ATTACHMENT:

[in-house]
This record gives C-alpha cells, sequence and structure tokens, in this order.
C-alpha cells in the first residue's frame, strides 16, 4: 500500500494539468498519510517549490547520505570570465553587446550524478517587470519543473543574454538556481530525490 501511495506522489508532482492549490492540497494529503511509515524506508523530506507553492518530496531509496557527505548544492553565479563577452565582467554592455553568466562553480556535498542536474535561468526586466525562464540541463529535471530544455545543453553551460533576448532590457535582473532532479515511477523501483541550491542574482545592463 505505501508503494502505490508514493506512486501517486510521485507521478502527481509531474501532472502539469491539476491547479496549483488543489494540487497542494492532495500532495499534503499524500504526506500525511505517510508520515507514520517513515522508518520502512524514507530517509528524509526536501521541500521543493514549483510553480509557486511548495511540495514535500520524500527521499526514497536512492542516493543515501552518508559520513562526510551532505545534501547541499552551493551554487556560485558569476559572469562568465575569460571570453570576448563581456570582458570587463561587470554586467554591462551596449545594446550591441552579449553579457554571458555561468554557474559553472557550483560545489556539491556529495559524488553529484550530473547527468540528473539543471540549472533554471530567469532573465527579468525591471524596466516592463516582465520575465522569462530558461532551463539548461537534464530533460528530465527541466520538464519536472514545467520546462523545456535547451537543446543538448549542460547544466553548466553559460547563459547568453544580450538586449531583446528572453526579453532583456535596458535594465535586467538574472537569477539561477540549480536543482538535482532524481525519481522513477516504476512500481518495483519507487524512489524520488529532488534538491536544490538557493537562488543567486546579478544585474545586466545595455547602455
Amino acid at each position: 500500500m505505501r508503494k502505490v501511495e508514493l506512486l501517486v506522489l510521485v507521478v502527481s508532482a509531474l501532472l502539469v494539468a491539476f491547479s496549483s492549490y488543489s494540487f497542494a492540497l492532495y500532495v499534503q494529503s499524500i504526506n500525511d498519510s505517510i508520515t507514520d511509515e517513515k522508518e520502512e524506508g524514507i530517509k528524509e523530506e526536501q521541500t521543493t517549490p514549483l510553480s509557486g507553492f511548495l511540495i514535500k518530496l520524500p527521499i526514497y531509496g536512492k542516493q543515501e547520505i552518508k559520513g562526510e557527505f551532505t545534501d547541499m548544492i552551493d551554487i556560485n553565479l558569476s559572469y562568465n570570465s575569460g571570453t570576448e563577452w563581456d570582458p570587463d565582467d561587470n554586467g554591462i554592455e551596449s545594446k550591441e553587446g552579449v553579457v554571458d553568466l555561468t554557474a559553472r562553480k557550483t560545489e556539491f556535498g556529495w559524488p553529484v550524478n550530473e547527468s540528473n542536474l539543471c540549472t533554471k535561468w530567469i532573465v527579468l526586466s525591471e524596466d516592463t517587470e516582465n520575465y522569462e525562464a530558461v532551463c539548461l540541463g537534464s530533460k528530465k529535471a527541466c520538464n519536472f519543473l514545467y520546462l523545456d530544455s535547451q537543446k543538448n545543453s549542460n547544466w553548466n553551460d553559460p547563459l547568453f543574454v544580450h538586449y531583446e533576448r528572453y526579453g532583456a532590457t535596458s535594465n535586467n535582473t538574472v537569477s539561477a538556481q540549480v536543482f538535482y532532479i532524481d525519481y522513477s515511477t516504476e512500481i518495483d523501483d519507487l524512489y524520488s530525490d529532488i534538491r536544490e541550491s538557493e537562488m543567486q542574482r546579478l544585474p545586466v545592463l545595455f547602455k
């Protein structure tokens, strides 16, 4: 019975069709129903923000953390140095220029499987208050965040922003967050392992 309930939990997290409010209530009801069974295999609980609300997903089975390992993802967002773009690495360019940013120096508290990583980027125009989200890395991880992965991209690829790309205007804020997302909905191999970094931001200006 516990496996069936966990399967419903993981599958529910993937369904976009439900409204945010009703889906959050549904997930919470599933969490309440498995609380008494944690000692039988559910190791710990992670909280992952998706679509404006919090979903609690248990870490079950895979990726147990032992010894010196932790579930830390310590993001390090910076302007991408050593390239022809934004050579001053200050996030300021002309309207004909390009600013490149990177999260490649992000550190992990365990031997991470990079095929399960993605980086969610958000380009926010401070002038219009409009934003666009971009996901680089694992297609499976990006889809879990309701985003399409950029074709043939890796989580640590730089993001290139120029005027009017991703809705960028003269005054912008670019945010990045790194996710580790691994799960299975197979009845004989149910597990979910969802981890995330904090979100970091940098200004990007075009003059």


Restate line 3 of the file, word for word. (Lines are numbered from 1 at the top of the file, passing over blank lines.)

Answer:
C-alpha cells in the first residue's frame, strides 16, 4: 500500500494539468498519510517549490547520505570570465553587446550524478517587470519543473543574454538556481530525490 501511495506522489508532482492549490492540497494529503511509515524506508523530506507553492518530496531509496557527505548544492553565479563577452565582467554592455553568466562553480556535498542536474535561468526586466525562464540541463529535471530544455545543453553551460533576448532590457535582473532532479515511477523501483541550491542574482545592463 505505501508503494502505490508514493506512486501517486510521485507521478502527481509531474501532472502539469491539476491547479496549483488543489494540487497542494492532495500532495499534503499524500504526506500525511505517510508520515507514520517513515522508518520502512524514507530517509528524509526536501521541500521543493514549483510553480509557486511548495511540495514535500520524500527521499526514497536512492542516493543515501552518508559520513562526510551532505545534501547541499552551493551554487556560485558569476559572469562568465575569460571570453570576448563581456570582458570587463561587470554586467554591462551596449545594446550591441552579449553579457554571458555561468554557474559553472557550483560545489556539491556529495559524488553529484550530473547527468540528473539543471540549472533554471530567469532573465527579468525591471524596466516592463516582465520575465522569462530558461532551463539548461537534464530533460528530465527541466520538464519536472514545467520546462523545456535547451537543446543538448549542460547544466553548466553559460547563459547568453544580450538586449531583446528572453526579453532583456535596458535594465535586467538574472537569477539561477540549480536543482538535482532524481525519481522513477516504476512500481518495483519507487524512489524520488529532488534538491536544490538557493537562488543567486546579478544585474545586466545595455547602455